Mr. ALLAN: Yes, it is. It's one country, one vote. However, there are sort of groups of bloc voting that does go on. So for example, the EU countries, they all agree a position before they ever get to Doha, at the CITES meeting, and they then vote in that way. So they all vote the same way.
Other groups, like the League of Arab States, might vote the same way. The Latin American countries may tend to vote the same way because they meet regionally, and they decide their positions.
The voting happens - they can do it several ways. One, it can be just a very simple, open vote. Sometimes it's a secret ballot, as they had with the bluefin tuna. So we even hear that sometimes, some people vote against the way they should do to if it's a secret ballot - because nobody really knows how they voted.
FLATOW: And once the voting happens, are those results binding on the country?
Mr. ALLAN: Well, once the votes happen, the results are binding on all CITES parties under the CITES agreement. It doesn't matter how you actually voted. The only way a country could get out of following what CITES said is if it takes out a reservation, which basically means I don't adhere to that. I don't believe in that listing of that species, and I won't have a part of it. And then certain rules apply when that does happen.
FLATOW: So what do you do if you're just not satisfied with the treatment given to a lot of these ocean animals? You have to just wait for another meeting, or...?
Mr. ALLAN: Well, we have to work really hard between meetings, and we have to work with a lot of partners and stakeholders. WWF and TRAFFIC has been working on this issue for over 30 years now, since the inception of the conference, and we've built up a very strong reputation, and we built up a strong network of partners to work together, between the meetings of the parties, to try and set things up more effectively for next time.
And yes, we will have to wait until some decisions come back in, in three years' time, for the next conference, for the parties, but we're going to make sure that next time, we're going to come back stronger and harder than before.
FLATOW: And how do you do that?
Mr. ALLAN: What we're going to do now is we're going to have to work a lot with these countries that were voting against this. We're going to have to make them realize why CITES can really help sustainable fisheries management, why it's a strong tool that actually is going to do more for fisheries than some of these regional fisheries management organizations, why it can really fill a gap.
And we're going to have to do a lot of work. We're going to have to work hard. We're going to have to make people realize why it can really help, and we're going to implement a number of projects and programs to do that.
FLATOW: I guess some sort of educational program.
Mr. ALLAN: Yeah, that's a key part of it, and that was a really strong element of this conference. And it's probably the reason why you saw so much about bluefin tuna in the media, was because organizations like WWF, like TRAFFIC, like Pew, many others, were putting out a lot of media on this, putting out a lot of reports and information. And that's the way to go, is to really make people aware.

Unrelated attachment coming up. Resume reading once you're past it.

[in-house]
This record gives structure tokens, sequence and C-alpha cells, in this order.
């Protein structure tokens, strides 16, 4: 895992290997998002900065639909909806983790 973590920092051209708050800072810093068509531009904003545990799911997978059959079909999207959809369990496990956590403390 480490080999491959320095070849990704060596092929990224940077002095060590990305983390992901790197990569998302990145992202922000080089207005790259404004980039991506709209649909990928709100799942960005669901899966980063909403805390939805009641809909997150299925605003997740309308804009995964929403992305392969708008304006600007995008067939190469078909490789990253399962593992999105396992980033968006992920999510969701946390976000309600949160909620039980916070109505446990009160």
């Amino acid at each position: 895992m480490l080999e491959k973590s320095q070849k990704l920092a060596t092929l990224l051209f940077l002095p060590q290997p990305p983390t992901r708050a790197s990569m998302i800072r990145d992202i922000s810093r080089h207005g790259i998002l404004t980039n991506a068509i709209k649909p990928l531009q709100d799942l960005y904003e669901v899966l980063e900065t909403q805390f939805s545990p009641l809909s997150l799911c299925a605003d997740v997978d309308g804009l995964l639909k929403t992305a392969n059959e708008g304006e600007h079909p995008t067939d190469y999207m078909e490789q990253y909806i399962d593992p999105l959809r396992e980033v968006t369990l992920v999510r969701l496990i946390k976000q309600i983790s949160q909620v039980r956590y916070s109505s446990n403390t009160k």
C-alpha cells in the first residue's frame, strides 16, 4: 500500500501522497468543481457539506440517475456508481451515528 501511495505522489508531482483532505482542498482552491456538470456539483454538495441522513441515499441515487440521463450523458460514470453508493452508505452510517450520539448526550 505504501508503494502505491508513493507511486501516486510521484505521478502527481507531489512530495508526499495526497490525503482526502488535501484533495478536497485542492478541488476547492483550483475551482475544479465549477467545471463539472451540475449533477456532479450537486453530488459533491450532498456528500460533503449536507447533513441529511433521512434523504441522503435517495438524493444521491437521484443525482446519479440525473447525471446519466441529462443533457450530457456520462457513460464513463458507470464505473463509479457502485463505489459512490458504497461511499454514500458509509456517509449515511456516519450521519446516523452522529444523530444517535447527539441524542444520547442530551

Now, there is talk, of course, of calling for a consumer ban on consumption of bluefin tuna, and that might be the next step is to have people opting out from buying and eating bluefin tuna for the future.
FLATOW: In other words, you'd get to see whether it's on the menu or not. What's the kind of tuna that you're having?
Mr. ALLAN: Yeah, that's right, yeah, work with restaurants, work with consumers, and try and get them to just say no to tuna.
FLATOW: Is it then is it just a matter for Japan and other countries that, you know, are continuing to go headstrong into harvesting the tuna - that they're just, so what, once the tuna are gone, they're gone. We're just going to, you know, run off the end of a cliff if we have to.
Mr. ALLAN: Well, that's a really sad situation to be in. It just seems totally illogical. But it seems to be the way it's going, that they're just going to use this species until they lose it. And what we have to do is make them recognize that something like CITES, giving this species a break, giving it some respite to recover, is the way to go.
Otherwise, they're just going to lose it forever, and the fishery is gone. And they'll then just have to go on to the next species and use that to oblivion, and then keep moving through this cycle - that we really have to break that cycle and move forward.
And I think it's irresponsible of some countries just to continue to use species that have now become endangered, and just keep consuming with impunity; and thinking they'll just stick their head in the sand and thinking it'll be okay tomorrow when, in fact, it won't.
FLATOW: Because, you know, there are fishermen around the world who have given up fishing certain kinds of other fish, knowing, you know - certainly here in North America - and they said, well, it just is not sustainable. The fish are gone. We have to stop this.
Mr. ALLAN: Yeah, and thats a really positive thing. There certainly are some fisheries some fisheries sectors and some, certainly, fishers who understand that the politics is something that we need to try and overcome and that actually, they want a sustainable future for their grandchildren. They want their children to be able to fish bluefin tuna, or whatever species it is, in future. And those are the sorts of people we need to work with.
Those are the sorts of people that we need to have their voices heard. The voices of the fishermen, talking to other fishermen, are going to be stronger than anything else. And we need to call upon those people to help us in this fight to ensure that the fisheries practices of the future are sustainable.
FLATOW: Well, Crawford, thank you very much for taking time to be with us today.
Mr. ALLAN: Well, thanks for the time, Ira. It's good talking to you.
FLATOW: We'll check in with you, what, it's four years from now, did you say?
Mr. ALLAN: Yeah, we can give you updates in between now and before then, if you like.
FLATOW: Okay. Crawford Allan, director of TRAFFIC North America. That's the North American branch of the international group that monitors trade in these species.
We're going to take a short break and switch gears. We're not going to be talking tuna. We're going to talk about a cave in Siberia where a little pinkie bone was found that's going to change the way we look at the human species and evolution - and the evolutionary tree. So stay with us. We'll be right back after this short break.
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FLATOW: I'm Ira Flatow. This is SCIENCE FRIDAY from NPR.